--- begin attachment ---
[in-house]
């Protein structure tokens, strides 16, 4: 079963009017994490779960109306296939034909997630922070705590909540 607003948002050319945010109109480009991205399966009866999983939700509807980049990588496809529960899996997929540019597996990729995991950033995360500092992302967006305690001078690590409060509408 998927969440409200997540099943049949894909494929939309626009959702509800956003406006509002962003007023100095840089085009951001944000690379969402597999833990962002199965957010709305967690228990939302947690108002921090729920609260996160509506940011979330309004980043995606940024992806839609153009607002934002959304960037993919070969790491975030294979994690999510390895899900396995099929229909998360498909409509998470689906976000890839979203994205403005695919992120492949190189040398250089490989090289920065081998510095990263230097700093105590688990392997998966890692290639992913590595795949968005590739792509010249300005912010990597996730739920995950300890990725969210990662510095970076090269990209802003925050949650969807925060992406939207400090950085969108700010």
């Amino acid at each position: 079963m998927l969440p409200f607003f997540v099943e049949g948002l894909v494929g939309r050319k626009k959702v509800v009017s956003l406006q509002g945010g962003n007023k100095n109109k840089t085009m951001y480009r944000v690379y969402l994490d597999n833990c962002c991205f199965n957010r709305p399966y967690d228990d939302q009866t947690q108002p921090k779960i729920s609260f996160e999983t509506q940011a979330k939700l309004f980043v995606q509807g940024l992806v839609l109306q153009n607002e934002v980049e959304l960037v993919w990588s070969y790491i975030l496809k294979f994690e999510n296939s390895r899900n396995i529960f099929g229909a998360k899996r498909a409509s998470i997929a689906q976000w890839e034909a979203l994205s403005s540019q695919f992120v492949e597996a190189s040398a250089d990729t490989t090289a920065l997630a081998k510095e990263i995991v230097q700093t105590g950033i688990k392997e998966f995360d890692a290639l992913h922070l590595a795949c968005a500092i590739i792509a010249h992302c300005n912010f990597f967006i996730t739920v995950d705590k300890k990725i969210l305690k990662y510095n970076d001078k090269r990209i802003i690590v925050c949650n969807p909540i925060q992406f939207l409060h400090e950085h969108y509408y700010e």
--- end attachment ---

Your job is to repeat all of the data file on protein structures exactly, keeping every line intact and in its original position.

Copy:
[in-house]
């Protein structure tokens, strides 16, 4: 079963009017994490779960109306296939034909997630922070705590909540 607003948002050319945010109109480009991205399966009866999983939700509807980049990588496809529960899996997929540019597996990729995991950033995360500092992302967006305690001078690590409060509408 998927969440409200997540099943049949894909494929939309626009959702509800956003406006509002962003007023100095840089085009951001944000690379969402597999833990962002199965957010709305967690228990939302947690108002921090729920609260996160509506940011979330309004980043995606940024992806839609153009607002934002959304960037993919070969790491975030294979994690999510390895899900396995099929229909998360498909409509998470689906976000890839979203994205403005695919992120492949190189040398250089490989090289920065081998510095990263230097700093105590688990392997998966890692290639992913590595795949968005590739792509010249300005912010990597996730739920995950300890990725969210990662510095970076090269990209802003925050949650969807925060992406939207400090950085969108700010």
């Amino acid at each position: 079963m998927l969440p409200f607003f997540v099943e049949g948002l894909v494929g939309r050319k626009k959702v509800v009017s956003l406006q509002g945010g962003n007023k100095n109109k840089t085009m951001y480009r944000v690379y969402l994490d597999n833990c962002c991205f199965n957010r709305p399966y967690d228990d939302q009866t947690q108002p921090k779960i729920s609260f996160e999983t509506q940011a979330k939700l309004f980043v995606q509807g940024l992806v839609l109306q153009n607002e934002v980049e959304l960037v993919w990588s070969y790491i975030l496809k294979f994690e999510n296939s390895r899900n396995i529960f099929g229909a998360k899996r498909a409509s998470i997929a689906q976000w890839e034909a979203l994205s403005s540019q695919f992120v492949e597996a190189s040398a250089d990729t490989t090289a920065l997630a081998k510095e990263i995991v230097q700093t105590g950033i688990k392997e998966f995360d890692a290639l992913h922070l590595a795949c968005a500092i590739i792509a010249h992302c300005n912010f990597f967006i996730t739920v995950d705590k300890k990725i969210l305690k990662y510095n970076d001078k090269r990209i802003i690590v925050c949650n969807p909540i925060q992406f939207l409060h400090e950085h969108y509408y700010e």